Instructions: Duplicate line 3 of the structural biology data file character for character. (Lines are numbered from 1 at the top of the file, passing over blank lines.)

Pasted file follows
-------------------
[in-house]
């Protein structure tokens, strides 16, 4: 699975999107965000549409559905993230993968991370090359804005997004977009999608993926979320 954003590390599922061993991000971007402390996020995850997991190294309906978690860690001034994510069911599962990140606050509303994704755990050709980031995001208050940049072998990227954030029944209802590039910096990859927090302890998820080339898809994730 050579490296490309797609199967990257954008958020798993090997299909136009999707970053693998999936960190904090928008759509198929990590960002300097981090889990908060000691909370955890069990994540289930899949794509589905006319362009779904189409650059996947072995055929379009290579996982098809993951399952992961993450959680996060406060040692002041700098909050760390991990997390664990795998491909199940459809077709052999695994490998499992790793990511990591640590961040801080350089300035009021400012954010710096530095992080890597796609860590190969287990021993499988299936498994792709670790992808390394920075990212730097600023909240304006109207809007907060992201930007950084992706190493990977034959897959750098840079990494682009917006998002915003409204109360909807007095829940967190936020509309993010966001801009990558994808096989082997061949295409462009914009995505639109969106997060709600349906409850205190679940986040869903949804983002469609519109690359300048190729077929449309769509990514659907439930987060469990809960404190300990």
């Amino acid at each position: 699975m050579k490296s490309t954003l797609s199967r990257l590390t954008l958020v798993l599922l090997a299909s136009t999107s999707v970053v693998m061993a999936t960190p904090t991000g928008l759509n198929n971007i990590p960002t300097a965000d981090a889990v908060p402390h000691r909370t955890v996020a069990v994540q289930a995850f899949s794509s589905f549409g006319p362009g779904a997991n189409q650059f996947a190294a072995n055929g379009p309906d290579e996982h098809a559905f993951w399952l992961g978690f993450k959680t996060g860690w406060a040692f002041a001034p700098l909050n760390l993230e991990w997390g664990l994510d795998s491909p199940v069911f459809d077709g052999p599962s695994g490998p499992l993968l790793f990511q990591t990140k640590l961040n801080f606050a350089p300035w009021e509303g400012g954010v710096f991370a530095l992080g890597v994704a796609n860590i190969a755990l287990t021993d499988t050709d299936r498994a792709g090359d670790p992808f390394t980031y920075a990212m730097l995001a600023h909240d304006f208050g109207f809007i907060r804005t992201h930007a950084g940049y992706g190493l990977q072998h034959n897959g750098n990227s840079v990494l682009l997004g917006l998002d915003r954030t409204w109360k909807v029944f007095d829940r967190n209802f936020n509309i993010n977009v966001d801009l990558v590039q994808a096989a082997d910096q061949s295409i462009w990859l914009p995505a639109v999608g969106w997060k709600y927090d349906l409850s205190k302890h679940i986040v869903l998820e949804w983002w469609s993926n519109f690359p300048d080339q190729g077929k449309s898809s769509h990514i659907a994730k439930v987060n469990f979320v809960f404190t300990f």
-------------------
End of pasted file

């Amino acid at each position: 699975m050579k490296s490309t954003l797609s199967r990257l590390t954008l958020v798993l599922l090997a299909s136009t999107s999707v970053v693998m061993a999936t960190p904090t991000g928008l759509n198929n971007i990590p960002t300097a965000d981090a889990v908060p402390h000691r909370t955890v996020a069990v994540q289930a995850f899949s794509s589905f549409g006319p362009g779904a997991n189409q650059f996947a190294a072995n055929g379009p309906d290579e996982h098809a559905f993951w399952l992961g978690f993450k959680t996060g860690w406060a040692f002041a001034p700098l909050n760390l993230e991990w997390g664990l994510d795998s491909p199940v069911f459809d077709g052999p599962s695994g490998p499992l993968l790793f990511q990591t990140k640590l961040n801080f606050a350089p300035w009021e509303g400012g954010v710096f991370a530095l992080g890597v994704a796609n860590i190969a755990l287990t021993d499988t050709d299936r498994a792709g090359d670790p992808f390394t980031y920075a990212m730097l995001a600023h909240d304006f208050g109207f809007i907060r804005t992201h930007a950084g940049y992706g190493l990977q072998h034959n897959g750098n990227s840079v990494l682009l997004g917006l998002d915003r954030t409204w109360k909807v029944f007095d829940r967190n209802f936020n509309i993010n977009v966001d801009l990558v590039q994808a096989a082997d910096q061949s295409i462009w990859l914009p995505a639109v999608g969106w997060k709600y927090d349906l409850s205190k302890h679940i986040v869903l998820e949804w983002w469609s993926n519109f690359p300048d080339q190729g077929k449309s898809s769509h990514i659907a994730k439930v987060n469990f979320v809960f404190t300990f």